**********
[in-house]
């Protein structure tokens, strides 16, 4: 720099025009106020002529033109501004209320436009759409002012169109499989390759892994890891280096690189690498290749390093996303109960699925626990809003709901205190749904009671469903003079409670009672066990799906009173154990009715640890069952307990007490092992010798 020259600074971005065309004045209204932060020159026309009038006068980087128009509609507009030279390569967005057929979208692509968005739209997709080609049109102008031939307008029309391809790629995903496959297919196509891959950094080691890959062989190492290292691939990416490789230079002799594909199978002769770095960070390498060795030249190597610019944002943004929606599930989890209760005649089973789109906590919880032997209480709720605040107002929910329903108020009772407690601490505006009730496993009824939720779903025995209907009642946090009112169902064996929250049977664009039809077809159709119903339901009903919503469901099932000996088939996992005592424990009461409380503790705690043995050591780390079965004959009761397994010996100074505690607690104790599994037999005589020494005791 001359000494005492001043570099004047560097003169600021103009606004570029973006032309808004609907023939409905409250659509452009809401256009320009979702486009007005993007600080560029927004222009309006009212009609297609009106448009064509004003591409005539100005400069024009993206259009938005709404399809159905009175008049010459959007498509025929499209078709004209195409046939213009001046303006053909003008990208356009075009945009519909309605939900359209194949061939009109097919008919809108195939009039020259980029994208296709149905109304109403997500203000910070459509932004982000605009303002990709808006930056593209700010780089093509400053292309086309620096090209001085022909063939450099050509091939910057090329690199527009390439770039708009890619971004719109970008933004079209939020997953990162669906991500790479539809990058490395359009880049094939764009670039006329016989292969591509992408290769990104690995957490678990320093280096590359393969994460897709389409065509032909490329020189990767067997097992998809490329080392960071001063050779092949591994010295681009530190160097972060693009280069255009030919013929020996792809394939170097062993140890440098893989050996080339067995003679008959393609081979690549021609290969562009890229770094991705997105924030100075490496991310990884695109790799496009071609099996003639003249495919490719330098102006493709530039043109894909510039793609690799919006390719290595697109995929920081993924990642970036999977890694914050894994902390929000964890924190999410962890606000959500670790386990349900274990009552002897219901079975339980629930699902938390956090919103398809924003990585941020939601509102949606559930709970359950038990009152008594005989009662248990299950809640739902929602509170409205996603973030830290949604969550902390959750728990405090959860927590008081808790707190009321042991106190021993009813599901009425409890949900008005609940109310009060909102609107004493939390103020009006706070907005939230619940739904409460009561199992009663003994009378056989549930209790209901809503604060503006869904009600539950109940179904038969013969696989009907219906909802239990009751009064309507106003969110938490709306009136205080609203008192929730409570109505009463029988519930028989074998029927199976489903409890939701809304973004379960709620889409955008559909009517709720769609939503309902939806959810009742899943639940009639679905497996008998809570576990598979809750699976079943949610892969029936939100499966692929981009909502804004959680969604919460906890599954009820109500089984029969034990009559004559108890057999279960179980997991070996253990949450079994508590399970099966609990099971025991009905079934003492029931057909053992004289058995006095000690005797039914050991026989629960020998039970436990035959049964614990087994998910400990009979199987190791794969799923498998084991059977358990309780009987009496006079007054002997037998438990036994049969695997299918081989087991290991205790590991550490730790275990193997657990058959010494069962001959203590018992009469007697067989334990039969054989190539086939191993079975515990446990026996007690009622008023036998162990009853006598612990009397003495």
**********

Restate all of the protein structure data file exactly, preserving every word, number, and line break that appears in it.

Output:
[in-house]
């Protein structure tokens, strides 16, 4: 720099025009106020002529033109501004209320436009759409002012169109499989390759892994890891280096690189690498290749390093996303109960699925626990809003709901205190749904009671469903003079409670009672066990799906009173154990009715640890069952307990007490092992010798 020259600074971005065309004045209204932060020159026309009038006068980087128009509609507009030279390569967005057929979208692509968005739209997709080609049109102008031939307008029309391809790629995903496959297919196509891959950094080691890959062989190492290292691939990416490789230079002799594909199978002769770095960070390498060795030249190597610019944002943004929606599930989890209760005649089973789109906590919880032997209480709720605040107002929910329903108020009772407690601490505006009730496993009824939720779903025995209907009642946090009112169902064996929250049977664009039809077809159709119903339901009903919503469901099932000996088939996992005592424990009461409380503790705690043995050591780390079965004959009761397994010996100074505690607690104790599994037999005589020494005791 001359000494005492001043570099004047560097003169600021103009606004570029973006032309808004609907023939409905409250659509452009809401256009320009979702486009007005993007600080560029927004222009309006009212009609297609009106448009064509004003591409005539100005400069024009993206259009938005709404399809159905009175008049010459959007498509025929499209078709004209195409046939213009001046303006053909003008990208356009075009945009519909309605939900359209194949061939009109097919008919809108195939009039020259980029994208296709149905109304109403997500203000910070459509932004982000605009303002990709808006930056593209700010780089093509400053292309086309620096090209001085022909063939450099050509091939910057090329690199527009390439770039708009890619971004719109970008933004079209939020997953990162669906991500790479539809990058490395359009880049094939764009670039006329016989292969591509992408290769990104690995957490678990320093280096590359393969994460897709389409065509032909490329020189990767067997097992998809490329080392960071001063050779092949591994010295681009530190160097972060693009280069255009030919013929020996792809394939170097062993140890440098893989050996080339067995003679008959393609081979690549021609290969562009890229770094991705997105924030100075490496991310990884695109790799496009071609099996003639003249495919490719330098102006493709530039043109894909510039793609690799919006390719290595697109995929920081993924990642970036999977890694914050894994902390929000964890924190999410962890606000959500670790386990349900274990009552002897219901079975339980629930699902938390956090919103398809924003990585941020939601509102949606559930709970359950038990009152008594005989009662248990299950809640739902929602509170409205996603973030830290949604969550902390959750728990405090959860927590008081808790707190009321042991106190021993009813599901009425409890949900008005609940109310009060909102609107004493939390103020009006706070907005939230619940739904409460009561199992009663003994009378056989549930209790209901809503604060503006869904009600539950109940179904038969013969696989009907219906909802239990009751009064309507106003969110938490709306009136205080609203008192929730409570109505009463029988519930028989074998029927199976489903409890939701809304973004379960709620889409955008559909009517709720769609939503309902939806959810009742899943639940009639679905497996008998809570576990598979809750699976079943949610892969029936939100499966692929981009909502804004959680969604919460906890599954009820109500089984029969034990009559004559108890057999279960179980997991070996253990949450079994508590399970099966609990099971025991009905079934003492029931057909053992004289058995006095000690005797039914050991026989629960020998039970436990035959049964614990087994998910400990009979199987190791794969799923498998084991059977358990309780009987009496006079007054002997037998438990036994049969695997299918081989087991290991205790590991550490730790275990193997657990058959010494069962001959203590018992009469007697067989334990039969054989190539086939191993079975515990446990026996007690009622008023036998162990009853006598612990009397003495």